Hopefully, when I tell you I have been watching Ted Talks non-stop for a month, you know I am talking about the short, inspiring videos and not the rude, crude talking bear. TED Talks started back in 1984 when a conference was held for Technology, Entertainment, and Design. Speakers were challenged to present powerful speeches in under 18 minutes. Since then, it has grown into a national movement with one mission– to spread ideas.
My first TED talk happened to be by Matt Cutts with his challenge to do something new for 30 days. It was only 3 minutes and 27 seconds long, but it had me hooked on the idea of watching a new TED talk every day for a month.
There are lots of “Top 10 Ted Talk” lists out there, so I am going to keep this one focused on the talks that spoke to me as an Art Teacher. They are talks that question the decline of creativity in our schools, spark ideas about how to view artwork or the world around us, and give us a look inside artists’ minds. So without further ado and in no particular order, here are 10 TED talks every art teacher should watch.
I have shown this 10-minute talk in my middle school classroom to help my students understand that when you experience a setback, you can quit or you can adapt. This is one of my personal favorites.
Jarrett Krosoczka is a successful author and illustrator of children’s books. In this 19-minute talk, he shares how he grew up and followed his dream to draw and write stories. He emphasizes how his art teachers guided him to become the artist he is today.
Adora Svitak is a child prodigy who travels the world speaking on behalf of children’s literacy. In this 8-minute talk, she challenges everyone to respect the creative thinking of children.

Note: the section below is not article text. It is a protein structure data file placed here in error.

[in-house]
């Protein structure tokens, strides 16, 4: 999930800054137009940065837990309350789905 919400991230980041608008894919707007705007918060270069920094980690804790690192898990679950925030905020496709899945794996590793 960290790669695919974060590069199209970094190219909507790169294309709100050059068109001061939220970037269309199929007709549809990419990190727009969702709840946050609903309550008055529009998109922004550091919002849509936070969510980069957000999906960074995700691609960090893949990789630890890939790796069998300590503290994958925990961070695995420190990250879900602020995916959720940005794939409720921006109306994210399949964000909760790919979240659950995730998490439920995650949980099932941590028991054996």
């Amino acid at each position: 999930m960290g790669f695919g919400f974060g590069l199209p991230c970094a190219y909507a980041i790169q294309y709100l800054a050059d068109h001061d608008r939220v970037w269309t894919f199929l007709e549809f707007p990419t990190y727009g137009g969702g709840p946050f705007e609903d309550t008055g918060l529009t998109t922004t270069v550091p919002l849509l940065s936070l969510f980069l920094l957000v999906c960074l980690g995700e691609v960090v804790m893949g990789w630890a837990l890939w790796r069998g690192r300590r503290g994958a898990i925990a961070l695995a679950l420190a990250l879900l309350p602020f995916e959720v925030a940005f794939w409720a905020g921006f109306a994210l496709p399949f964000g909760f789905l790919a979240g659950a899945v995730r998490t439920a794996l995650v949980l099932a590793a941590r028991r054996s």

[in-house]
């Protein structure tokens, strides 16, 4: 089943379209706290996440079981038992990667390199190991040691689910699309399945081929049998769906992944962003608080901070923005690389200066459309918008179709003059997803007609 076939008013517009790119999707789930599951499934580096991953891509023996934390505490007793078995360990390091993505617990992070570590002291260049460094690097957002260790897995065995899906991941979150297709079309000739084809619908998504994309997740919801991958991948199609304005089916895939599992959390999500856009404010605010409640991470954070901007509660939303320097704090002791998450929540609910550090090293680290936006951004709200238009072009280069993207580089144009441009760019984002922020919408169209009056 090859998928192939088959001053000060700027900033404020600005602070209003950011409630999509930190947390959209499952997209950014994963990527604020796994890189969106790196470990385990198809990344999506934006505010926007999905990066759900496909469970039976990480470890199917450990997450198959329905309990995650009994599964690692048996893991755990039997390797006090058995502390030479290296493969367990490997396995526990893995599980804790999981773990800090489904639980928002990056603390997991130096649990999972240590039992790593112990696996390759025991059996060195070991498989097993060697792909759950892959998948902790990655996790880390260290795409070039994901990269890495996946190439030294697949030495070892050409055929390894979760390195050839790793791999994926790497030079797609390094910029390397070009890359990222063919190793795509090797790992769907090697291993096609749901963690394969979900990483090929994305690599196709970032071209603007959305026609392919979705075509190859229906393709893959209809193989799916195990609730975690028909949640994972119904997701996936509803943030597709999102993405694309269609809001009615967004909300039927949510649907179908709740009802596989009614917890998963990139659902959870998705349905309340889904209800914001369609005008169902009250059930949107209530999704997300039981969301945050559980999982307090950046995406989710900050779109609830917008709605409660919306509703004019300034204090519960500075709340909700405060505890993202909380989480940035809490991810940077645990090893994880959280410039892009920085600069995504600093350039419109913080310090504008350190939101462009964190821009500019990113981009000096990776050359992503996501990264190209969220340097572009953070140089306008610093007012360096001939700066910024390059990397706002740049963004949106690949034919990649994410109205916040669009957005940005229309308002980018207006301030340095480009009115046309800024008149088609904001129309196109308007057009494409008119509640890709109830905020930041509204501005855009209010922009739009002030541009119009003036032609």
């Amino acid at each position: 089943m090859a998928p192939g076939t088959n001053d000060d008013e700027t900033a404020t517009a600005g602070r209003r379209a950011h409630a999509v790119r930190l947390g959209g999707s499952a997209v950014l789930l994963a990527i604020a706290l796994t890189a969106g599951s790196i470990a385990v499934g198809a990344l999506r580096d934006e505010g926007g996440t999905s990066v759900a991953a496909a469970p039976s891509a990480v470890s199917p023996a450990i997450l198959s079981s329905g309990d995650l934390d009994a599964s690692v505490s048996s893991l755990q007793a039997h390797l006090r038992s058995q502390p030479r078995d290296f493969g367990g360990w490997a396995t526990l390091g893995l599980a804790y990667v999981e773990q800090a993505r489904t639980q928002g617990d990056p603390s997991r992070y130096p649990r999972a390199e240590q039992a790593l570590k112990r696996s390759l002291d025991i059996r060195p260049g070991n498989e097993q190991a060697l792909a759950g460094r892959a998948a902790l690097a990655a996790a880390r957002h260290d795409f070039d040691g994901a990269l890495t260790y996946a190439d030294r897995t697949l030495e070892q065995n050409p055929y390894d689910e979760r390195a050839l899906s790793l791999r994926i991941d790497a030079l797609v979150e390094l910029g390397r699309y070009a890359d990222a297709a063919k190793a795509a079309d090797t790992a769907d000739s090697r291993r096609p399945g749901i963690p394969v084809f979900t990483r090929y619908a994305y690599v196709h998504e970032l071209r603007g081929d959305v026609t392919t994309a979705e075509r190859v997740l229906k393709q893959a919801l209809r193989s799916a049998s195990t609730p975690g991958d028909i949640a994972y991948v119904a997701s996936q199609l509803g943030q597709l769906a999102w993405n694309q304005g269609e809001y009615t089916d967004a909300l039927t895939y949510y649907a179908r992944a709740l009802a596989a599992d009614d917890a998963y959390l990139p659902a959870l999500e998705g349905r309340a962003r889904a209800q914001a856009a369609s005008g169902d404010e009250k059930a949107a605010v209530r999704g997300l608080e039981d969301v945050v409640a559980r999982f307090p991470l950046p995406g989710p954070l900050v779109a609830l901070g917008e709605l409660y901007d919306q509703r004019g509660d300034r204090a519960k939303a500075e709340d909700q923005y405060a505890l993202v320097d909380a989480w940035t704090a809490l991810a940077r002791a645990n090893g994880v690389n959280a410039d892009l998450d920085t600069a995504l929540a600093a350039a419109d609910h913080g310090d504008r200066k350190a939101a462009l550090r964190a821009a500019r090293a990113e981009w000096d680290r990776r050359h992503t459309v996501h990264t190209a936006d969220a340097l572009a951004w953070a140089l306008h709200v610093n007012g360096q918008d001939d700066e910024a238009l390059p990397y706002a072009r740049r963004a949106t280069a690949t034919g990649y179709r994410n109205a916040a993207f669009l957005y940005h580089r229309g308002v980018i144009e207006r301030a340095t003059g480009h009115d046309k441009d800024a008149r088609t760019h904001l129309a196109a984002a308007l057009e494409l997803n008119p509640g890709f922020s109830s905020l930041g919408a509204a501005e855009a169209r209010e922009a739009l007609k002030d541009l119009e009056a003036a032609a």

In this 8-minute talk, Dustin Yellin takes the viewer through his personal growth as an artist. From 8-years-old to the mesmerizing work we see today, upper-level art students will benefit from seeing the growth of this artist.
At the end of this 15-minute talk, you will feel like you just walked through a gallery with the artist who created all the images on display. It is wonderful to listen as Vic Muniz walks you through his creative process and shares some of his artwork.
After writing her bestselling book Eat, Pray, Love, Elizabeth Gilbert found herself struggling to meet the expectations of those around her. In this 19-minute talk, she shares her thoughts on the idea of the “creative genius” and how it applies to the expectations we have for artists.
I spent all 6 minutes of this video glued to the screen. I just couldn’t believe what Brian Dettmer is able to do with old books. This talk is inspiring to teachers and could be even more so to your students.
In this 17-minute talk, Shea Hembrey explains how he invented 100 different “artists” and their artwork. He shares the creativity and skills required to create an entire art show by yourself, all while pretending to be someone else.
I love the best selling book Girl with a Pearl Earring that Tracy wrote, so when I saw her talk I knew I had to watch. Over the course of 14 minutes, she challenges you to really look at the artwork you see and to discover “the story” behind the images. This talk could be a great way to start an art history lesson.
I would be remiss if I didn’t share this 20-minute talk where Sir Ken Robinson shares his views on how modern education doesn’t value creativity. There is a bit of “preaching to the choir” with this talk, but it would be valuable to share with others.
So, now it’s your turn. I challenge you to watch one TED talk a day and come back here to share the ones you love. And, before you go, I’ll leave you with one last video that speaks to ALL teachers.
How could you use TED talks in your classroom?
What is your favorite TED talk? Share it here!
Magazine articles and podcasts are opinions of professional education contributors and do not necessarily represent the position of the Art of Education University (AOEU) or its academic offerings. Contributors use terms in the way they are most often talked about in the scope of their educational experiences.